Reduction in the incidence of influenza A but not influenza B associated with use of hand sanitizer and cough hygiene in schools: A randomized controlled trial

Samuel Stebbins, Derek A T Cummings, James H. Stark, Chuck Vukotich, Kiren Mitruka, William Thompson, Charles Rinaldo, Loren Roth, Michael Wagner, Stephen R. Wisniewski, Virginia Dato, Heather Eng, Donald S. Burke

Research output: Contribution to journalArticle

Abstract

Background: Laboratory-based evidence is lacking regarding the efficacy of nonpharmaceutical interventions (NPIs) such as alcohol-based hand sanitizer and respiratory hygiene to reduce the spread of influenza. Methods: The Pittsburgh Influenza Prevention Project was a cluster-randomized trial conducted in 10 elementary schools in Pittsburgh, PA, during the 2007 to 2008 influenza season. Children in 5 intervention schools received training in hand and respiratory hygiene, and were provided and encouraged to use hand sanitizer regularly. Children in 5 schools acted as controls. Children with influenza-like illness were tested for influenza A and B by reverse-transcriptase polymerase chain reaction. Results: A total of 3360 children participated in this study. Using reverse-transcriptase polymerase chain reaction, 54 cases of influenza A and 50 cases of influenza B were detected. We found no significant effect of the intervention on the primary study outcome of all laboratory-confirmed influenza cases (incidence rate ratio [IRR]: 0.81; 95% confidence interval [CI]: 0.54, 1.23). However, we did find statistically significant differences in protocol-specified ancillary outcomes. Children in intervention schools had significantly fewer laboratory-confirmed influenza A infections than children in control schools, with an adjusted IRR of 0.48 (95% CI: 0.26, 0.87). Total absent episodes were also significantly lower among the intervention group than among the control group; adjusted IRR 0.74 (95% CI: 0.56, 0.97). Conclusions: NPIs (respiratory hygiene education and the regular use of hand sanitizer) did not reduce total laboratory-confirmed influenza. However, the interventions did reduce school total absence episodes by 26% and laboratory-confirmed influenza A infections by 52%. Our results suggest that NPIs can be an important adjunct to influenza vaccination programs to reduce the number of influenza A infections among children.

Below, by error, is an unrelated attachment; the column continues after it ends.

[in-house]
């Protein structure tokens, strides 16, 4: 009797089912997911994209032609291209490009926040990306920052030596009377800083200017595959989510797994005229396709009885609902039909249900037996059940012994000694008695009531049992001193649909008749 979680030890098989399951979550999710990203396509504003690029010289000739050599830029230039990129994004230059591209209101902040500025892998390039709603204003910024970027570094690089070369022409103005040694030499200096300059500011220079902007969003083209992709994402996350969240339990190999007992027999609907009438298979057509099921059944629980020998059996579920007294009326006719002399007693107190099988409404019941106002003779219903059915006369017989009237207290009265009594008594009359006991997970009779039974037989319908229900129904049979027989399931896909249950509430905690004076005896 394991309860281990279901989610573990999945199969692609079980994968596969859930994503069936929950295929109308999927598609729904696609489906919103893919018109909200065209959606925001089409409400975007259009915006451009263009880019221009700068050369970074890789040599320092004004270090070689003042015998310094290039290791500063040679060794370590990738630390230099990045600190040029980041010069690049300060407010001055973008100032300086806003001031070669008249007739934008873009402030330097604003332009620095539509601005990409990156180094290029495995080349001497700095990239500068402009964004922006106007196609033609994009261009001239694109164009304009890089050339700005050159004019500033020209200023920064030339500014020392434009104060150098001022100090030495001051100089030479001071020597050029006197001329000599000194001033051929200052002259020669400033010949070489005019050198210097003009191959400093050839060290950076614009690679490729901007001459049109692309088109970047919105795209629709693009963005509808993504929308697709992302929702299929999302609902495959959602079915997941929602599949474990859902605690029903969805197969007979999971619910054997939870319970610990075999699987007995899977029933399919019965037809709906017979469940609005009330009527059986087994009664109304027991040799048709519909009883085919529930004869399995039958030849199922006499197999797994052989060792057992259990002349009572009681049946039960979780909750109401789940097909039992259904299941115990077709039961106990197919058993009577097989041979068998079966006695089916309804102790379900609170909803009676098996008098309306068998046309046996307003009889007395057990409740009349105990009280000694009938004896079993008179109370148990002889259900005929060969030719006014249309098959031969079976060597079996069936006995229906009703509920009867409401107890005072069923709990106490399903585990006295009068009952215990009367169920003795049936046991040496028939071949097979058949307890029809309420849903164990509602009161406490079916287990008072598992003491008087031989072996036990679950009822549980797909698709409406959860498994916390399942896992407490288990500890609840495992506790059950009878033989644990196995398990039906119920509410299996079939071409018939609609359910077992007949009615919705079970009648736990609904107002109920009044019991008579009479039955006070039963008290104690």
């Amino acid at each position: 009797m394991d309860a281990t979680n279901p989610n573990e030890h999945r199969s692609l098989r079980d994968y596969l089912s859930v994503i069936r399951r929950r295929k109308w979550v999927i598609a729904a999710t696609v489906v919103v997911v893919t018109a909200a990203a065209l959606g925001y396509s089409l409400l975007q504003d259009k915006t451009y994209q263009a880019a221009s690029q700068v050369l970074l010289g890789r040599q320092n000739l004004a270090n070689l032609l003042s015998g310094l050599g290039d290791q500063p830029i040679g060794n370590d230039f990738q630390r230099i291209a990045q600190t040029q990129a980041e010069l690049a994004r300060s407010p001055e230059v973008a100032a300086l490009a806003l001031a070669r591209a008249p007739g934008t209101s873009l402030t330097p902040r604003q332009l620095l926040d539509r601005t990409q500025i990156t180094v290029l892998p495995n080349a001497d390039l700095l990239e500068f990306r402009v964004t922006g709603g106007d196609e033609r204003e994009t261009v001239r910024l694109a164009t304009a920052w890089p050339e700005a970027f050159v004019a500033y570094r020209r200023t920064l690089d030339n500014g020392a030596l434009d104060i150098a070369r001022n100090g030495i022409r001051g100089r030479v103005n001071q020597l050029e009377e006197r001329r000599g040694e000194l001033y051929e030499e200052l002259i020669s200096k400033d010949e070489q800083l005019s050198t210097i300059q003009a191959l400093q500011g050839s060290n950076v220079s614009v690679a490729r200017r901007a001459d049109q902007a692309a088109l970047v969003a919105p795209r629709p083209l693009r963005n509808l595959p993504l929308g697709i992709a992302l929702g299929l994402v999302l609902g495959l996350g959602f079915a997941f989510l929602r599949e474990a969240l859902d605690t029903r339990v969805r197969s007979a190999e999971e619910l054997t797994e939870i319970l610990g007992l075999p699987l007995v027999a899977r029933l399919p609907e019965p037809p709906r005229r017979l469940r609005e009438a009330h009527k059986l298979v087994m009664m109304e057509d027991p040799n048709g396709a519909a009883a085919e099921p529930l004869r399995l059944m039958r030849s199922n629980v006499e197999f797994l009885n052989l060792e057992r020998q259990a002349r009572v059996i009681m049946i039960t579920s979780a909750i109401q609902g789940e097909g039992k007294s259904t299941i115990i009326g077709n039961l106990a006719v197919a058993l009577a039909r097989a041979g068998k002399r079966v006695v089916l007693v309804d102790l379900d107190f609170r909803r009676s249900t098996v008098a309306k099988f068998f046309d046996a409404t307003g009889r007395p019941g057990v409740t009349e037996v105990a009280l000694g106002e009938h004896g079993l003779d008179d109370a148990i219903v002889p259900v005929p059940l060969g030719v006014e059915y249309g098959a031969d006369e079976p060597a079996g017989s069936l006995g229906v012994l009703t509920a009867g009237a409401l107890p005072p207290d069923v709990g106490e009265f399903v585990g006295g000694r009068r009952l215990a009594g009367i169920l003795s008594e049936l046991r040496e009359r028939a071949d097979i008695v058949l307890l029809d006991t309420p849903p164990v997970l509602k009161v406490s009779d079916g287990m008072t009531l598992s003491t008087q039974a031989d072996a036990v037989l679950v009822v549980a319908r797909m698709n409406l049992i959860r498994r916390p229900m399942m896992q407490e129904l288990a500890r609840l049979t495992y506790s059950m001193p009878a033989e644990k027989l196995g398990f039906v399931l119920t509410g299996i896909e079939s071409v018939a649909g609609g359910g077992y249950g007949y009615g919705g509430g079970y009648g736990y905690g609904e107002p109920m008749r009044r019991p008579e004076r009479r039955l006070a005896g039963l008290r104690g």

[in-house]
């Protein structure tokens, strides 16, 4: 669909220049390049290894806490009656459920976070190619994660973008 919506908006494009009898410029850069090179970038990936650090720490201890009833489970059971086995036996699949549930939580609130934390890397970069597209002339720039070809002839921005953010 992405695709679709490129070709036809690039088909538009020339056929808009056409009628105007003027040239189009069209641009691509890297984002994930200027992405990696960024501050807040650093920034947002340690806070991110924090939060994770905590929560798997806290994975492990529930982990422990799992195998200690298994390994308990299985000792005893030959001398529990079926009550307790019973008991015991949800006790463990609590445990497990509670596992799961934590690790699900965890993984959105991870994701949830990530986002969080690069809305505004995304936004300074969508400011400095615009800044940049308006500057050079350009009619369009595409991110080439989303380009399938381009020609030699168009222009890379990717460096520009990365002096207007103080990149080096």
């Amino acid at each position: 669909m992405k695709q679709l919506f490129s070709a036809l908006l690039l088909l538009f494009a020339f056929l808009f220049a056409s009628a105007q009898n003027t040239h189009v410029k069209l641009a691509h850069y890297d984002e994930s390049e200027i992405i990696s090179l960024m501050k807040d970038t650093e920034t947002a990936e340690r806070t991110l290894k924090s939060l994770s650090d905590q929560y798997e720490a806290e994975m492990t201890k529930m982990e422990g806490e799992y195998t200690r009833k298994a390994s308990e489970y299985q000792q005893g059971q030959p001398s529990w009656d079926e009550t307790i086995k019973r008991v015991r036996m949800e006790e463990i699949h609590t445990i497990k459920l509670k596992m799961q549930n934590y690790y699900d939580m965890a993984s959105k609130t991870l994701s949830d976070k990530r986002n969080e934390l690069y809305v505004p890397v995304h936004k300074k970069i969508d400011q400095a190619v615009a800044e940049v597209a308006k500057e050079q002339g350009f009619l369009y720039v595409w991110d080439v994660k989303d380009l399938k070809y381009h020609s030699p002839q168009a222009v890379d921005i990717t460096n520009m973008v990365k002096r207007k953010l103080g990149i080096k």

Original languageEnglish (US)
Pages (from-to)921-926
Number of pages6
JournalPediatric Infectious Disease Journal
Volume30
Issue number11
DOIs
StatePublished - Nov 2011

Keywords

  • absence surveillance
  • hand sanitizer
  • influenza
  • laboratory testing
  • nonpharmaceutical interventions
  • randomized controlled trial
  • school-aged children

ASJC Scopus subject areas

  • Pediatrics, Perinatology, and Child Health
  • Infectious Diseases
  • Microbiology (medical)

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    Stebbins, S., Cummings, D. A. T., Stark, J. H., Vukotich, C., Mitruka, K., Thompson, W., Rinaldo, C., Roth, L., Wagner, M., Wisniewski, S. R., Dato, V., Eng, H., & Burke, D. S. (2011). Reduction in the incidence of influenza A but not influenza B associated with use of hand sanitizer and cough hygiene in schools: A randomized controlled trial. Pediatric Infectious Disease Journal, 30(11), 921-926. https://doi.org/10.1097/INF.0b013e3182218656